ASIC has updated its climate change-related disclosure to highlight the systemic risk that climate change poses to entities’ financial prospects.
Following the recommendations of a Senate economics reference committee report, ASIC has updated its regulatory guidance to ensure it remains fit for purpose.
The report encouraged the commission to consider whether its guidance on disclosure was appropriate for climate change-related risks and opportunities.
ASIC’s review found it was fit for purpose but has updated its guidance to highlight climate change as a systemic risk that could impact an entity’s financial prospects for future years and that may need to be disclosed in an operating and financial review (OFR).
The commission has also changed the listed examples of risks that need to be disclosed in a prospectus to be in line with the types of climate change risk developed by the G20 Financial Stability Board’s Task Force.
ASIC has also updated its regulatory guide 247 to make it clear that ASIC’s view that the risk of directors being found liable for a misleading statement in an OFR is minimal provided the statements are based on best available evidence.
The updated guidance follows the publication of last year’s report which disclosed the climate risk by Australia’s listed companies.
The report had a number of high-level recommendations including the adoption of a proactive approach to emerging risks, the development of strong corporate governance to help identify and manage risk along with disclosure of climate risk-related information to investors.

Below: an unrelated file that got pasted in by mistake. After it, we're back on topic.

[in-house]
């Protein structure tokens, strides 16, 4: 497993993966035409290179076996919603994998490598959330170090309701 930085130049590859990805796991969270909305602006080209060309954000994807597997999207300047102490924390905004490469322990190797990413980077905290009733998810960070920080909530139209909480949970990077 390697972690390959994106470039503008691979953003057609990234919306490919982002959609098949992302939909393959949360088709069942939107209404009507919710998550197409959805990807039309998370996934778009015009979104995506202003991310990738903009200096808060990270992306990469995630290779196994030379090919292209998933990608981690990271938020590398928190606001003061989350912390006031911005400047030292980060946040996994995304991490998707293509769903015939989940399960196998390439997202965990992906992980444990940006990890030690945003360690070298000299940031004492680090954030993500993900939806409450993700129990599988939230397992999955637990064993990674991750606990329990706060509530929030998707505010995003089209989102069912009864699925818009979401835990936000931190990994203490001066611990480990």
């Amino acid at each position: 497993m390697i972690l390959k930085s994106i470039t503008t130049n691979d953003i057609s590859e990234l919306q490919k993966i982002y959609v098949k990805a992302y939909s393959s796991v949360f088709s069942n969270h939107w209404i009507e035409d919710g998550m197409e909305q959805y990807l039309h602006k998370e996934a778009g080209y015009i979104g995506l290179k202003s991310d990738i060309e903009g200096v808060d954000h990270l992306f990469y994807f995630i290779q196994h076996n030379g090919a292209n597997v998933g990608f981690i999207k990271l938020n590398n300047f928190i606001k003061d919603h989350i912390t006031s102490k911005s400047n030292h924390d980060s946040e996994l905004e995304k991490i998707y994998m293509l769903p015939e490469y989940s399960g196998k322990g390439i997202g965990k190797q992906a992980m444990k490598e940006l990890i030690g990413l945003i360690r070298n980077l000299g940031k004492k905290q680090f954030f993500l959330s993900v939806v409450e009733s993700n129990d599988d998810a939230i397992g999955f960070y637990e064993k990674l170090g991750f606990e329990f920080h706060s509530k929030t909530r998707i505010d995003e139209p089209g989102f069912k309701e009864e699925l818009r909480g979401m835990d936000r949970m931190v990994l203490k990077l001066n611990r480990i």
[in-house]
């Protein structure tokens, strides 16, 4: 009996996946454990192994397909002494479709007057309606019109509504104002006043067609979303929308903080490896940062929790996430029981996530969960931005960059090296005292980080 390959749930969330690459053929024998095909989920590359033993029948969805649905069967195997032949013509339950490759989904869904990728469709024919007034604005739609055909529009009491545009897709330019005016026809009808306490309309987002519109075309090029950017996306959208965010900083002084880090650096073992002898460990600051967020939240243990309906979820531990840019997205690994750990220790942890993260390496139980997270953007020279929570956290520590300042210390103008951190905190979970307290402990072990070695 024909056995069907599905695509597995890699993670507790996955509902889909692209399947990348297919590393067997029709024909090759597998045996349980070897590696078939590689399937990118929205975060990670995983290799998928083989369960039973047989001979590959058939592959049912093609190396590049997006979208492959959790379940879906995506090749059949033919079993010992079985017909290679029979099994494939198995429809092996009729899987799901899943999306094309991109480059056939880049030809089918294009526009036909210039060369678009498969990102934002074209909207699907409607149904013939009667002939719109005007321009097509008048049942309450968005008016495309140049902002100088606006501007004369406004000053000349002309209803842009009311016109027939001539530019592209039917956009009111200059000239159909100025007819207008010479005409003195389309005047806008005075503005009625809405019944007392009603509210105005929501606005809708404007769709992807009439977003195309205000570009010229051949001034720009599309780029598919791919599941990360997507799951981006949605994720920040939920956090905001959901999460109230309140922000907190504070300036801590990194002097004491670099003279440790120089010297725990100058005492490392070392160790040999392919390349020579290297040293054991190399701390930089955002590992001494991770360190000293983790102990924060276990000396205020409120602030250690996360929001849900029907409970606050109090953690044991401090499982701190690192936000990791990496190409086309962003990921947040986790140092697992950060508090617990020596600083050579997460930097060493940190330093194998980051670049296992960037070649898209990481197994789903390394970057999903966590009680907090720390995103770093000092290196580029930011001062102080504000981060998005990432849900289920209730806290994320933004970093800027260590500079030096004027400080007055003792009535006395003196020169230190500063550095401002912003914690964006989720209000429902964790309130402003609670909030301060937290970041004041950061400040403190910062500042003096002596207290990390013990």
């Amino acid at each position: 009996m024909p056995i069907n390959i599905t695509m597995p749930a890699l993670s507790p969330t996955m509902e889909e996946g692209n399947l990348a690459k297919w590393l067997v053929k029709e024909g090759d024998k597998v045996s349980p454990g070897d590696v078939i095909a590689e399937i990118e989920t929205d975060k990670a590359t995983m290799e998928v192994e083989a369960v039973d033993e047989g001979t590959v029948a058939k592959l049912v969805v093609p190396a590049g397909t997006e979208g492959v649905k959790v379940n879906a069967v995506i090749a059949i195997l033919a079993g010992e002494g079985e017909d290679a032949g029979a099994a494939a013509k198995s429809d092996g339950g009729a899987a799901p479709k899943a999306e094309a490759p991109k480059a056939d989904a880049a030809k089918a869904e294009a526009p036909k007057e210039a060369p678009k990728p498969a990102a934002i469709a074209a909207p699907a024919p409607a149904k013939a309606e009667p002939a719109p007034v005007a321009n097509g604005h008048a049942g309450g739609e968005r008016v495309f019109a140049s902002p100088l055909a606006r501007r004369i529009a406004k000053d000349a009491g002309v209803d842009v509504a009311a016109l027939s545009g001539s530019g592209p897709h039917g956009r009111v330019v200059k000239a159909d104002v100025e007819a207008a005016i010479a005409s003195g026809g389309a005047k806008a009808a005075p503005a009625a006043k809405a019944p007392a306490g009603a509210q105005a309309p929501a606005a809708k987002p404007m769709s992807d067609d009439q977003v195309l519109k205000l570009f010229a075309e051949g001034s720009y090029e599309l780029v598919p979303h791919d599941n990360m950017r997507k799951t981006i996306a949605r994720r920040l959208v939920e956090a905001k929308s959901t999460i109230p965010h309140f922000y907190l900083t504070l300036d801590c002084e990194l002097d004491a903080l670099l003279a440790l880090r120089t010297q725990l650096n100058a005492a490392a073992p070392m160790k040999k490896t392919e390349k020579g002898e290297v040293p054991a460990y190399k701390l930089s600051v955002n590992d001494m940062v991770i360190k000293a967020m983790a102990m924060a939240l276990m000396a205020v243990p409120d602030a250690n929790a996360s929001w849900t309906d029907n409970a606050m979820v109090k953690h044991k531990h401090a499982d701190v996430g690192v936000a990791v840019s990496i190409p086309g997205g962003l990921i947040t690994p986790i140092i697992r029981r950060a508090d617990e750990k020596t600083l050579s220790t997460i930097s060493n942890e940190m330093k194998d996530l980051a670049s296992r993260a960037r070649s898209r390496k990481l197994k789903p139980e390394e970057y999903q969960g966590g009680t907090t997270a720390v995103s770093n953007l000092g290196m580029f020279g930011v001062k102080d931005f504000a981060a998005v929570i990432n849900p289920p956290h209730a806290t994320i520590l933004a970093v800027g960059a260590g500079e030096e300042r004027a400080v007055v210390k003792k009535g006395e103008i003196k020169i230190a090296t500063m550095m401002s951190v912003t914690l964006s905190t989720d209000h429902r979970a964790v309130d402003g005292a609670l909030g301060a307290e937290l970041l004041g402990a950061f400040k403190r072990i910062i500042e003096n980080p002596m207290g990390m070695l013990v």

ASIC commissioner John Price said climate change was an area which the commission continued to focus on and its updates would help stakeholders to comply with their obligations.
“ASIC welcomes the continuing emergence of the TCFD framework as the preferred market standard, both here in Australia and internationally, for voluntary climate change-related disclosures,” he said.
“ASIC considers this to be a positive development and we again strongly encourage listed companies with material exposure to climate change to consider reporting voluntarily under the TCFD framework.”
ASIC will be conducting surveillances of climate change-related disclosure practices by listed companies during the coming year.
“Directors should be able to demonstrate that they have met their legal obligations in considering, managing and disclosing all material risks that may affect their companies. This includes any risks arising from climate change, be they physical or transitional risks,” said Mr Price.
Eliot Hastie is a journalist at Momentum Media, writing primarily for its wealth and financial services platforms.
Eliot joined the team in 2018 having previously written on Real Estate Business with Momentum Media as well.
Eliot graduated from the University of Westminster, UK with a Bachelor of Arts (Journalism).
You can email him on: [email protected]
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